Kim's Convenience S1-2

2018-09-06 13:41
 

WHAT IT'S ABOUT:

While running a convenience store in Toronto, members of a Korean-Canadian family deal with customers, each other and the evolving world around them.

WHAT WE THOUGHT:

Kim’s Convenience is a delightful Canadian series that I was hooked on in the first 3 minutes of the show. How do I know this? Well, I checked because I knew right then and there that this was a momentous occasion. It usually takes a few episodes for a series to creep into my heart but Paul Sun-Hyung Lee’s Appa is beloved from the moment you meet him. 

The Kim’s are Korean immigrants to Canada and this is the story of their lives along with their kids who were born in Canada. Their lives and the story centre around the family-run convenience store and what I love about this show is just how intrinsically Canadian it is.

How can you tell that it’s Canadian and not American? Easy! By the way they treat people and specifically the way immigrants are portrayed on this show. Everyone is just so nice!

As a Muslim woman it was refreshing to see Muslims on screen as part of the fabric of society and not being Other. There are often scenes with Muslim women just doing their shopping in the background, but there’s a lovely scene where two women in niqab walk in and Mr. Kim greets them each by name and another customer asks how he can tell them apart with their faces fully covered? He says he pays attention to his customers but when he is out of earshot the girls tell the other customer that half the time he gets their names wrong but “he tries”.

And while Kim’s Convenience focuses very much on the Kim family and their dramas, it’s also a wonderful slice of life as demonstrated by Mr Kim and the various customers who frequent his store. In the first episode there’s an exchange between Mr Kim, his Chinese friend Mr Chin and a Jamaican customer where none of them can understand each other because if their thick accents and how they navigate this encounter. It’s just so fantastic to see this melting pot of cultures come together.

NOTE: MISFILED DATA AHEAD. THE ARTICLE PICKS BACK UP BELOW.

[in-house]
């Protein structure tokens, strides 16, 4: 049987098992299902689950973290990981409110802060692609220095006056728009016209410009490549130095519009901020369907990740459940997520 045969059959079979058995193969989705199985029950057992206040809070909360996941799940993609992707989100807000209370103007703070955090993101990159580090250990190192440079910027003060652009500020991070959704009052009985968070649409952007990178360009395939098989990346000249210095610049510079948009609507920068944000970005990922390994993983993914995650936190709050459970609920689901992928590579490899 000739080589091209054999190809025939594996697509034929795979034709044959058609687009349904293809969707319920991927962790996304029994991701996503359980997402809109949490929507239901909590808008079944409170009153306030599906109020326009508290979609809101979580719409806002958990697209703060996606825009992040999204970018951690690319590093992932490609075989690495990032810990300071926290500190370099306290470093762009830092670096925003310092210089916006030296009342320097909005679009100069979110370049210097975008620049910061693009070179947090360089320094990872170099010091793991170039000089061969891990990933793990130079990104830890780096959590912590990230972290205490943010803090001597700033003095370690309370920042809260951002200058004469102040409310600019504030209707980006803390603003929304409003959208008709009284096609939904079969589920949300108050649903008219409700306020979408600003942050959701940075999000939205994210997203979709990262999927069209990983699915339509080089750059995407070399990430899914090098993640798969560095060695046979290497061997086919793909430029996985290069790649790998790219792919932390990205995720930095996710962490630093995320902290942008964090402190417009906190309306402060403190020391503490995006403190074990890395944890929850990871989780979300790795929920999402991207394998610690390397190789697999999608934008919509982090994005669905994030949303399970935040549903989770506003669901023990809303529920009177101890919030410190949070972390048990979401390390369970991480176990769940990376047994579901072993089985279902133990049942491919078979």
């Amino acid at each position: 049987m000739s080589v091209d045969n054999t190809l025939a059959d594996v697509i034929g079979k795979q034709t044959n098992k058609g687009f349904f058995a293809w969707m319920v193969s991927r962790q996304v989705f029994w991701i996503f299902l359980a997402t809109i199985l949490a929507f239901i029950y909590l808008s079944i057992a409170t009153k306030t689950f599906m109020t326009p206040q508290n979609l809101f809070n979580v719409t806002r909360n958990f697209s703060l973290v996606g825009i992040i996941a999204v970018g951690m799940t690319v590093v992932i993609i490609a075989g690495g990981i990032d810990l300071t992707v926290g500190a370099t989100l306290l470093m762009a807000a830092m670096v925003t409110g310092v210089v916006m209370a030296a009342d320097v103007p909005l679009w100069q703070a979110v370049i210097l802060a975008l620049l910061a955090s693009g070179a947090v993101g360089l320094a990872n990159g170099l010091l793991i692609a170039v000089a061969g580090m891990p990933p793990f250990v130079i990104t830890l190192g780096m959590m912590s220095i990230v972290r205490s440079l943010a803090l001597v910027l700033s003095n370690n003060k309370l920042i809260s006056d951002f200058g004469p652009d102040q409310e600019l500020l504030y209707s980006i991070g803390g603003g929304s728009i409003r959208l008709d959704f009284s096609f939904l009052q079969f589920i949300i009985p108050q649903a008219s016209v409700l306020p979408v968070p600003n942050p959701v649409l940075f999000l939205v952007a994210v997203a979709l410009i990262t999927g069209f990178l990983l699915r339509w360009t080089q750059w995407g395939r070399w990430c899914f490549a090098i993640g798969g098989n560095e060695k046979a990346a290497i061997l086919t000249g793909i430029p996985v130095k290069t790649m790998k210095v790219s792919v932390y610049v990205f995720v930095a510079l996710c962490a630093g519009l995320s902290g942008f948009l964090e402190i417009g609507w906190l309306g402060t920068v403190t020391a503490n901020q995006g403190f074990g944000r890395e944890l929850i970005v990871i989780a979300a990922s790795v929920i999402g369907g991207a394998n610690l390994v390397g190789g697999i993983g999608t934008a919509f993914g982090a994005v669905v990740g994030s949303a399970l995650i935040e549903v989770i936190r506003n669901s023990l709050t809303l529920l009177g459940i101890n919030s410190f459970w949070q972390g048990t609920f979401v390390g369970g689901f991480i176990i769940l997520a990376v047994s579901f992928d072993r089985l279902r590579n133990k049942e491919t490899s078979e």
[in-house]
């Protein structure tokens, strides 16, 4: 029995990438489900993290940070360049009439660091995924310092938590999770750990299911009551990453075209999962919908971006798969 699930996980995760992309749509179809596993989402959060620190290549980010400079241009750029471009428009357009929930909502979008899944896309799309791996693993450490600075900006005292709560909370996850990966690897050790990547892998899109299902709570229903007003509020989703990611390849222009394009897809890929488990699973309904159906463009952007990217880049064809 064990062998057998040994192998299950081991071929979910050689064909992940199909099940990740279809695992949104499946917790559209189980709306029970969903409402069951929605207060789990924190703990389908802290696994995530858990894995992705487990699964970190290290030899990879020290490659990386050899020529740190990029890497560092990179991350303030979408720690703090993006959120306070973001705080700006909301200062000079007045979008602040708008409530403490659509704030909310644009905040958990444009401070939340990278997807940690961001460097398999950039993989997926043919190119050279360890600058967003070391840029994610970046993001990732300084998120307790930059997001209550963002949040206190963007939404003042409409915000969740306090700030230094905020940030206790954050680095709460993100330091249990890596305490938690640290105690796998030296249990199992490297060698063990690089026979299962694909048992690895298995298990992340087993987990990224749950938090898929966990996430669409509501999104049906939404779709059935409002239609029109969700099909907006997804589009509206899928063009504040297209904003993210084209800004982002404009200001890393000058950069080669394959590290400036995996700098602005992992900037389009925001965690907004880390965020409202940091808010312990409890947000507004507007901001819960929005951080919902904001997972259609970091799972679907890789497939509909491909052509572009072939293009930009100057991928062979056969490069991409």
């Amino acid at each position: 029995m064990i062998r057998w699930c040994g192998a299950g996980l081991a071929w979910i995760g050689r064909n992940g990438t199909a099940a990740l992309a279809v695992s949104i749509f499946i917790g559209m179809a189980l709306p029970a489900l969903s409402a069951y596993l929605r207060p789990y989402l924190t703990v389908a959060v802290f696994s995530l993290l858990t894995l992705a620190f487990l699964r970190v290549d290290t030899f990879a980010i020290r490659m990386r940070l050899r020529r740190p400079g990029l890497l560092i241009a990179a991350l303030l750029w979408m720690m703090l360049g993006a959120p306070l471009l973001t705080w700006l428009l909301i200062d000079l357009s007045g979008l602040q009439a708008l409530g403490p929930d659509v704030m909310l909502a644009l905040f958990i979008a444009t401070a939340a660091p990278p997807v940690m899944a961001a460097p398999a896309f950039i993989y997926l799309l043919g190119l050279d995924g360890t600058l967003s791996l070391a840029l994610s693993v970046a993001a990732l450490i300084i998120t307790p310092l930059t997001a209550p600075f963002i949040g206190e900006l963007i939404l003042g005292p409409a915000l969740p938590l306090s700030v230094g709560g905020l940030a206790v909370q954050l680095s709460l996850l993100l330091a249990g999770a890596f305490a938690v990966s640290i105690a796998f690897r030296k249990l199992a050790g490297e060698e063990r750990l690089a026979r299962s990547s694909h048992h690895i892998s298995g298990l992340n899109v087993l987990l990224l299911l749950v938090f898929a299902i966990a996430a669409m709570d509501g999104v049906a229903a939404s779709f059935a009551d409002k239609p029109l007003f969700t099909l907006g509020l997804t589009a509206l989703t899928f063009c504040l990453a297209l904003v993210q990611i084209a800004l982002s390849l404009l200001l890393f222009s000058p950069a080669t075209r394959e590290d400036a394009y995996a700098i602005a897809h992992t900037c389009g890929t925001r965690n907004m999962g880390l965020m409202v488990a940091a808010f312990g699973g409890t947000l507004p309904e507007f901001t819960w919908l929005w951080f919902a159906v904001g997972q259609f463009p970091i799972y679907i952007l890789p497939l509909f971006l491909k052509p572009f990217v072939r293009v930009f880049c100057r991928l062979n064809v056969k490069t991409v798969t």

The conversations and topics that the characters explore on the show are quite progressive. From LGBTQ issues to disciplining other people’s kids, and then how that translates across generations and cultures is fascinating.

The narrative that we’re always fed is that immigrant parents are close-minded and against any sort of change in tradition. So, when Mr Kim and Mr Chin have an honest conversation about what the difference between transgender and transsexual is, it’s very relatable to so many people navigating these issues which might be new to them. And the look of utmost respect and curiosity in Appa’s voice and face when he asks a drag queen why he dresses like a woman shows people who might not know how to approach the situation a sensitive way of doing so.

Another topic this show covers so well is that of family estrangement through the broken relationship of Appa and eldest son Jung. There’s a lot of anger and misunderstanding between the two but also it’s clear that each person still loves the other deeply.

This show is amazing and it’s my favourite TV show I’ve watched this year. It’s funny and heart-warming and above all else relatable across so many cultures and races. We see our mothers in Umma and our dads in Appa and the frustration with having parents that are sometimes a little too strict but because it’s what they believe is best for you. The characters in this show will make you laugh but also make you cry. It’s all so familiar and just a reminder that despite race and culture, we’re all just human.

NEXT ON CHANNELX
There are new stories on the homepage. Click here to see them.